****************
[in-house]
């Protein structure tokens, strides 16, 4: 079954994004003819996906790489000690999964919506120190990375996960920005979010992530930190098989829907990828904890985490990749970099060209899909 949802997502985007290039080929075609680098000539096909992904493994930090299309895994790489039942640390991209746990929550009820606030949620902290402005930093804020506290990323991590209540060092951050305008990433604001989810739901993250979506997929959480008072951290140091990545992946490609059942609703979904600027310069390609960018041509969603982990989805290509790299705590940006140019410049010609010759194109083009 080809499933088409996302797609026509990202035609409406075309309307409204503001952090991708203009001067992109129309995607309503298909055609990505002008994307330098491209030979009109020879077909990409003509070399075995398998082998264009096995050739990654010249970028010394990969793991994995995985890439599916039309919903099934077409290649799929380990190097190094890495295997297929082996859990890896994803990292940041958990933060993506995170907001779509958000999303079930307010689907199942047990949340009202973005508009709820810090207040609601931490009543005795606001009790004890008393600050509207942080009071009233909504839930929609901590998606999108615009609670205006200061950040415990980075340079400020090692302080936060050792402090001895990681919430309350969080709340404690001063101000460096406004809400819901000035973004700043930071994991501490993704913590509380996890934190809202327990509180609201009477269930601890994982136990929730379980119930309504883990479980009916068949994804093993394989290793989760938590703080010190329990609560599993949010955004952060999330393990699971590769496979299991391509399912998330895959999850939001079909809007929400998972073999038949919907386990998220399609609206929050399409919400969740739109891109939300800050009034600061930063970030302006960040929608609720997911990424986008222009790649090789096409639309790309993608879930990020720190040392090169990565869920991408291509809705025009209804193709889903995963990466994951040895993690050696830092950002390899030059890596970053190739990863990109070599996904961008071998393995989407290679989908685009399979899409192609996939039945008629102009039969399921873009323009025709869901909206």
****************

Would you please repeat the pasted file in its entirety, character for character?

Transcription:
[in-house]
């Protein structure tokens, strides 16, 4: 079954994004003819996906790489000690999964919506120190990375996960920005979010992530930190098989829907990828904890985490990749970099060209899909 949802997502985007290039080929075609680098000539096909992904493994930090299309895994790489039942640390991209746990929550009820606030949620902290402005930093804020506290990323991590209540060092951050305008990433604001989810739901993250979506997929959480008072951290140091990545992946490609059942609703979904600027310069390609960018041509969603982990989805290509790299705590940006140019410049010609010759194109083009 080809499933088409996302797609026509990202035609409406075309309307409204503001952090991708203009001067992109129309995607309503298909055609990505002008994307330098491209030979009109020879077909990409003509070399075995398998082998264009096995050739990654010249970028010394990969793991994995995985890439599916039309919903099934077409290649799929380990190097190094890495295997297929082996859990890896994803990292940041958990933060993506995170907001779509958000999303079930307010689907199942047990949340009202973005508009709820810090207040609601931490009543005795606001009790004890008393600050509207942080009071009233909504839930929609901590998606999108615009609670205006200061950040415990980075340079400020090692302080936060050792402090001895990681919430309350969080709340404690001063101000460096406004809400819901000035973004700043930071994991501490993704913590509380996890934190809202327990509180609201009477269930601890994982136990929730379980119930309504883990479980009916068949994804093993394989290793989760938590703080010190329990609560599993949010955004952060999330393990699971590769496979299991391509399912998330895959999850939001079909809007929400998972073999038949919907386990998220399609609206929050399409919400969740739109891109939300800050009034600061930063970030302006960040929608609720997911990424986008222009790649090789096409639309790309993608879930990020720190040392090169990565869920991408291509809705025009209804193709889903995963990466994951040895993690050696830092950002390899030059890596970053190739990863990109070599996904961008071998393995989407290679989908685009399979899409192609996939039945008629102009039969399921873009323009025709869901909206």